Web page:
Its not so much a money thing as it is a Swiss cheese thing for me. I'm just nervous about it that's all. The way it looks all I would need to do is add one extra fitting if I share fittings with a T. I am going to go out and buy a diamond bit for this no matter what. I really like what I hear from saski99. I think that is going to take a lot of the trickery out of it without the worries of chipping gel coat and other things. Maybe I will set this up in the garage and actually test it to see exactly what king of flow difference I get. All I need to do is hook my new pump up to a 1 inch fitting and read the flow rates then hook up 2 pumps and see what it looks like, should be easy enough especially since I need to buy a 1 inch fitting either way right?


chad, Mike (MLA) knows his stuff. Just FYI, the 2009+ model year GIII systems w/ the reversible pumps have 1 thru hull per pump (i.e. 3 total thru hulls). Prior to the reversibles, a lot of guys were having sucess with a T on the intake and running 2 aerator style intake pumps.

Jusy my opinion, but you've bought the expensive part of your system with the pumps so why not just dedicate a line to each.

E4NASH
03-07-2013, 03:12 PM
Me & E will come and drink some beers & start drillin holes in your boat. My Dad's got an ultimate set of tools.

http://youtu.be/QUwSy-w8Apw

Yeah, I'm in Canton and we are in Cumming all the time. Hoping to move over that way soon. But if you need help Drew and I will come hang out. We have a lot of work to do to my boat anyway so really what's one more boat...


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chadjitsu1
03-07-2013, 03:28 PM
That sounds awesome man. Let me know when you have some time. I am thinking about getting the boat out at the end of this month. I have it a a marina now on a dry slip so I need to make sure the weather isnt going to get cold enough to do any damage before I drop it in the water to get it on the trailer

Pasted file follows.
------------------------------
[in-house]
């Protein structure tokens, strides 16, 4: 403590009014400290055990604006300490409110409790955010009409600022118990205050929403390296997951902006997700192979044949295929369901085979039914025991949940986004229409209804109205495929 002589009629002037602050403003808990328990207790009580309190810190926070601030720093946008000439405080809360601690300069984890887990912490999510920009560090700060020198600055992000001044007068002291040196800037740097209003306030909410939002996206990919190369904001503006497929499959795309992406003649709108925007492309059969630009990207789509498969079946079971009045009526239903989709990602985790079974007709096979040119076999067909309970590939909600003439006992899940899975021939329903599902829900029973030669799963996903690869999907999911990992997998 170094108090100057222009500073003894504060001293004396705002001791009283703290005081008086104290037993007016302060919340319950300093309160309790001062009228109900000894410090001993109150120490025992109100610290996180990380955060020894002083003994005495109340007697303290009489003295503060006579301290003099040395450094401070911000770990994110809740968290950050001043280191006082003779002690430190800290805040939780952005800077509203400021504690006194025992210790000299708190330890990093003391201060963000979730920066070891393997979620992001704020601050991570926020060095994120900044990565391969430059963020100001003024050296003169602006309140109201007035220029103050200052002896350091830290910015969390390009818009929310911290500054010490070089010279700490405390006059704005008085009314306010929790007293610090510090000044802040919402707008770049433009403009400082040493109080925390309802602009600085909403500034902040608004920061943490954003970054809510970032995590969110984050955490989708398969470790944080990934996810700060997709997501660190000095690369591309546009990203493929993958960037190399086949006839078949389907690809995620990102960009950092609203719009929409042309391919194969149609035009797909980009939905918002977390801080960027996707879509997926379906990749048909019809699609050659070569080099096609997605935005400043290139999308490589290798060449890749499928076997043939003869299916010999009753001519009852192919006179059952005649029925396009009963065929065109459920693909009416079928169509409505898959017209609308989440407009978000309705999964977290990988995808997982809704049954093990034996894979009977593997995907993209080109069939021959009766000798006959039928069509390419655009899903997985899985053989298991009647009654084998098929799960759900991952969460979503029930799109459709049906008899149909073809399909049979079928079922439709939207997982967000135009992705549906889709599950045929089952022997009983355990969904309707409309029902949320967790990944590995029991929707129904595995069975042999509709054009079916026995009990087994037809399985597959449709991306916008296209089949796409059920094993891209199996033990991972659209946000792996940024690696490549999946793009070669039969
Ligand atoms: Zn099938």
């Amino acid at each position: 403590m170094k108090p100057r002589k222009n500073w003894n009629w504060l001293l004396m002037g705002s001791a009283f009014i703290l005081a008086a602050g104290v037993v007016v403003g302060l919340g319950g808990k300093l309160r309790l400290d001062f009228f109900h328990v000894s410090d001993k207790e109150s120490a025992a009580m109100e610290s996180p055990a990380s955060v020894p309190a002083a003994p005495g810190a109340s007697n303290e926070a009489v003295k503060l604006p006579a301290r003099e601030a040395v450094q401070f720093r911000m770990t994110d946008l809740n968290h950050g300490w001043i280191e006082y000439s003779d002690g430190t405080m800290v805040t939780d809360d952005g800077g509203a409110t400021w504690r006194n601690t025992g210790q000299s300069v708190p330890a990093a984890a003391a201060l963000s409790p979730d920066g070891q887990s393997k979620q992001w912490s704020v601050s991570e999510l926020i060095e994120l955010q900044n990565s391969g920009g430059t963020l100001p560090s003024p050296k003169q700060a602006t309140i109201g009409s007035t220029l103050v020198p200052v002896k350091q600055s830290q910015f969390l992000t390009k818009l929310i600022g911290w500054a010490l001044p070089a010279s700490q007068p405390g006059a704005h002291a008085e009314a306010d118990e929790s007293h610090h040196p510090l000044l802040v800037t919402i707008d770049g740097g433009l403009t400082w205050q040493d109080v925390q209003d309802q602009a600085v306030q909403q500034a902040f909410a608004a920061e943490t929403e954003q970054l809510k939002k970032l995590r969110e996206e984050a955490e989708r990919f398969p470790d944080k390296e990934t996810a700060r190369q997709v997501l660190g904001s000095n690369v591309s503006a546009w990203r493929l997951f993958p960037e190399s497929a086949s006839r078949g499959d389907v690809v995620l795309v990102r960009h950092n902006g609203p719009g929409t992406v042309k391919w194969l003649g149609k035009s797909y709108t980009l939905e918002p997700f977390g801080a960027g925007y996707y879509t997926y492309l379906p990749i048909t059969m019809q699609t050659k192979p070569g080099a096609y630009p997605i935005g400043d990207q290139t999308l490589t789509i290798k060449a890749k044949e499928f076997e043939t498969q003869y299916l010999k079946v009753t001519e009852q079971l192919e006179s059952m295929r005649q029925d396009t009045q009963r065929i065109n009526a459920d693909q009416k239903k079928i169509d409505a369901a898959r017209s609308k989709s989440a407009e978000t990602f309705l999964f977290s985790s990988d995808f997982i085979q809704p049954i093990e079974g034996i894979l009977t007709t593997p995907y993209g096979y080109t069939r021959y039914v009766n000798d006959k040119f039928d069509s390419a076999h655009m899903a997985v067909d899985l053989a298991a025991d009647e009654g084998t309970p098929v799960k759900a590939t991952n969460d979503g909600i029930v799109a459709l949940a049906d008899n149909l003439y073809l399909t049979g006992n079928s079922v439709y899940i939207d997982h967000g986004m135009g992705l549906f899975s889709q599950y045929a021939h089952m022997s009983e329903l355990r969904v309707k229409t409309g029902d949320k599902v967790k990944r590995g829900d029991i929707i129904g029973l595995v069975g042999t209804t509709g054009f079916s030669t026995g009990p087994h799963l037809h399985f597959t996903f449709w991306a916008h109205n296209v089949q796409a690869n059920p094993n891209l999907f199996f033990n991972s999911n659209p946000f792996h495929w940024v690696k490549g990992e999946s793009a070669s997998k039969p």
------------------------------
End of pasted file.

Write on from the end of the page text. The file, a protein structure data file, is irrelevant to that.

Yeah, I'm in Canton and we are in Cumming all the time. Hoping to move over that way soon. But if you need help Drew and I will come hang out. We have a lot of work to do to my boat anyway so really what's one more boat...


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bergermaister
03-07-2013, 05:12 PM
Prior to the reversibles, a lot of guys were having sucess with a T on the intake and running 2 aerator style intake pumps.


I run this with two T-1200's and one side fills faster than the other, but slower in general than when running one at a time. (Basically the 1" can't handle two pumps pulling at the same time "as well".)

You could always start with the T setup, if you don't like it, add another hole+fitting+valve. Much easier to add more holes than to remove them. :p

MLA
03-07-2013, 06:49 PM
To keep things in perspective, I'd like to point out a couple of things in regards to what Berger is experiencing. 1) the T1200 is a higher GPH pump, and 2) the T1200 is an aerator style pump and not a self-priming impeller pump. The aerator's flow is dependent upon a good supply of water into the pump body inlet. its designed to push water. The self-priming impeller pumps have the ability to draw the water into the pump at the same time its forcing it out the other side.

For a dedicated surf setup, or at least a system thats primary focus is on surfing, you can easily and most definitely use a single t-hull for the two rear sacs. 90% of the time, you will only be filling one rear sac and a belly/bow sac at a time. So the occasions are rare that both the rear sac fill pumps will be running at the same time.

wolfeman131
03-07-2013, 06:59 PM
So the occasions are rare that both the rear sac fill pumps will be running at the same time.

Mike, you need to come surfing with us. Its not so rare. :)

E4NASH
03-07-2013, 07:49 PM
Later tonight I will be posting the details of my ballast project...both pumps will be running for both sides.


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mmandley
03-07-2013, 08:04 PM
Check out this Video.

http://www.youtube.com/watch?v=r8oprSN59A8

kaneboats
03-08-2013, 08:40 AM
Jason, very nice video! I wish you would have showed how it's nice to have another guy hold the fitting from the bottom when you tighten the nut though. Still, nice job taking the fear away for folks. Thanks for sharing this, Mike.

chadjitsu1
03-08-2013, 08:59 AM
Looks super easy, I think I got it. Thanks for posting that video

chadjitsu1
03-09-2013, 05:35 PM
Ok so today i had some free time and I decided to set this up and test it to see exactly what kind of flow difference I would get if I used T fittings and ran 2 pumps off of one thru hull fitting VS one thru hull fitting per pump. Below are the results of the test.

Stand alone pump (one pump and one thru hull)
Flow rate = 13.5 GPM

400 LB Bag = 48 gal = 3.5 min
650 LB Bag = 78 gal = 5 min
700 LB Bag = 84 gal = 6.2 min
1100 LB Bag = 133 gal = 10 min

2 pumps on one thru hull only one running (one pump sucks air from the other, not a good seal)
Flow Rate = 12 GPM

400 LB Bag = 48 gal = 4 min